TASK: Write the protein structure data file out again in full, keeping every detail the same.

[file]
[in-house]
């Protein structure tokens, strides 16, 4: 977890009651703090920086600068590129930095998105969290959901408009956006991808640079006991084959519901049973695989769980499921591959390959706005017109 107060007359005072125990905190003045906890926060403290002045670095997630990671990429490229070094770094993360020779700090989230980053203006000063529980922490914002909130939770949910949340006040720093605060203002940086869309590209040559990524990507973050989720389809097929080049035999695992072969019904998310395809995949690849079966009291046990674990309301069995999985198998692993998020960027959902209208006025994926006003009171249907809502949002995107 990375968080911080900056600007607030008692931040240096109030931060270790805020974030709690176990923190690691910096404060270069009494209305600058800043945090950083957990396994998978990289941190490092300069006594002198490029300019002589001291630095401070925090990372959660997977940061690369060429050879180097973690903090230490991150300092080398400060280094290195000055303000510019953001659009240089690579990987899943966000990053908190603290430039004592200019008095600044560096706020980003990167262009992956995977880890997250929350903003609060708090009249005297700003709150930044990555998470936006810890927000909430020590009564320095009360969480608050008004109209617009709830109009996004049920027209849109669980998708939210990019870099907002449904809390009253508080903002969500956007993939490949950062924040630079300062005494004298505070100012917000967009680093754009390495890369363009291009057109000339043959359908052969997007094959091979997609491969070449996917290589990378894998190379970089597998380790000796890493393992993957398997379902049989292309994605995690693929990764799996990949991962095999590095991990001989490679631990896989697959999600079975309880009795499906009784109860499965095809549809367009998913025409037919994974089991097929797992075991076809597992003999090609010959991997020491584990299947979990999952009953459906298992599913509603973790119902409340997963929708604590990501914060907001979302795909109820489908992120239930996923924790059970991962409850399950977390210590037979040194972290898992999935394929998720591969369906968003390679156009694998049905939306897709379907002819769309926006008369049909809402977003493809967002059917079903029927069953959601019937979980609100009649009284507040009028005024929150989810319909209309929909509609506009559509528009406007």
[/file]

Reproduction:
[in-house]
């Protein structure tokens, strides 16, 4: 977890009651703090920086600068590129930095998105969290959901408009956006991808640079006991084959519901049973695989769980499921591959390959706005017109 107060007359005072125990905190003045906890926060403290002045670095997630990671990429490229070094770094993360020779700090989230980053203006000063529980922490914002909130939770949910949340006040720093605060203002940086869309590209040559990524990507973050989720389809097929080049035999695992072969019904998310395809995949690849079966009291046990674990309301069995999985198998692993998020960027959902209208006025994926006003009171249907809502949002995107 990375968080911080900056600007607030008692931040240096109030931060270790805020974030709690176990923190690691910096404060270069009494209305600058800043945090950083957990396994998978990289941190490092300069006594002198490029300019002589001291630095401070925090990372959660997977940061690369060429050879180097973690903090230490991150300092080398400060280094290195000055303000510019953001659009240089690579990987899943966000990053908190603290430039004592200019008095600044560096706020980003990167262009992956995977880890997250929350903003609060708090009249005297700003709150930044990555998470936006810890927000909430020590009564320095009360969480608050008004109209617009709830109009996004049920027209849109669980998708939210990019870099907002449904809390009253508080903002969500956007993939490949950062924040630079300062005494004298505070100012917000967009680093754009390495890369363009291009057109000339043959359908052969997007094959091979997609491969070449996917290589990378894998190379970089597998380790000796890493393992993957398997379902049989292309994605995690693929990764799996990949991962095999590095991990001989490679631990896989697959999600079975309880009795499906009784109860499965095809549809367009998913025409037919994974089991097929797992075991076809597992003999090609010959991997020491584990299947979990999952009953459906298992599913509603973790119902409340997963929708604590990501914060907001979302795909109820489908992120239930996923924790059970991962409850399950977390210590037979040194972290898992999935394929998720591969369906968003390679156009694998049905939306897709379907002819769309926006008369049909809402977003493809967002059917079903029927069953959601019937979980609100009649009284507040009028005024929150989810319909209309929909509609506009559509528009406007």